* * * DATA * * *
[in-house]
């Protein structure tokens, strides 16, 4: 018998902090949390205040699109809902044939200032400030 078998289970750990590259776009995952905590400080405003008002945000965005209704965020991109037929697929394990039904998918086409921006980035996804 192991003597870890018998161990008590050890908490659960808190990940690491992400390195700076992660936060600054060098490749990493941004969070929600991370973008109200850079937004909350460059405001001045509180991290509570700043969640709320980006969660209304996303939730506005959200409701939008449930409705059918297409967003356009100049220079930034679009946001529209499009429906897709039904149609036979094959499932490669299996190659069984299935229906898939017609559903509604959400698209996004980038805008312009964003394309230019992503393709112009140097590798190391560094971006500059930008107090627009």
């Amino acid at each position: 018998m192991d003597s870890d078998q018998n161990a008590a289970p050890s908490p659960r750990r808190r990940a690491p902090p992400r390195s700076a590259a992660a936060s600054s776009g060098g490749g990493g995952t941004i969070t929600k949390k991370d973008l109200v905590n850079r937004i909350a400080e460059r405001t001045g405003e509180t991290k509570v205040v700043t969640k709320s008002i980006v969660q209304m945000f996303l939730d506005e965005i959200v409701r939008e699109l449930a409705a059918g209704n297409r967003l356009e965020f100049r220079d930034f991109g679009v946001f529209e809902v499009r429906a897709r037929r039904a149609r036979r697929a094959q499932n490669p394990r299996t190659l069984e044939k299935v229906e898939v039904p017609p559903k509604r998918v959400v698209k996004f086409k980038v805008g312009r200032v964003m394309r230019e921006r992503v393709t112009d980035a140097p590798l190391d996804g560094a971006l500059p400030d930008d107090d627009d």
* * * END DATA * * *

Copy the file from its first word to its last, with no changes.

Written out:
[in-house]
């Protein structure tokens, strides 16, 4: 018998902090949390205040699109809902044939200032400030 078998289970750990590259776009995952905590400080405003008002945000965005209704965020991109037929697929394990039904998918086409921006980035996804 192991003597870890018998161990008590050890908490659960808190990940690491992400390195700076992660936060600054060098490749990493941004969070929600991370973008109200850079937004909350460059405001001045509180991290509570700043969640709320980006969660209304996303939730506005959200409701939008449930409705059918297409967003356009100049220079930034679009946001529209499009429906897709039904149609036979094959499932490669299996190659069984299935229906898939017609559903509604959400698209996004980038805008312009964003394309230019992503393709112009140097590798190391560094971006500059930008107090627009």
């Amino acid at each position: 018998m192991d003597s870890d078998q018998n161990a008590a289970p050890s908490p659960r750990r808190r990940a690491p902090p992400r390195s700076a590259a992660a936060s600054s776009g060098g490749g990493g995952t941004i969070t929600k949390k991370d973008l109200v905590n850079r937004i909350a400080e460059r405001t001045g405003e509180t991290k509570v205040v700043t969640k709320s008002i980006v969660q209304m945000f996303l939730d506005e965005i959200v409701r939008e699109l449930a409705a059918g209704n297409r967003l356009e965020f100049r220079d930034f991109g679009v946001f529209e809902v499009r429906a897709r037929r039904a149609r036979r697929a094959q499932n490669p394990r299996t190659l069984e044939k299935v229906e898939v039904p017609p559903k509604r998918v959400v698209k996004f086409k980038v805008g312009r200032v964003m394309r230019e921006r992503v393709t112009d980035a140097p590798l190391d996804g560094a971006l500059p400030d930008d107090d627009d």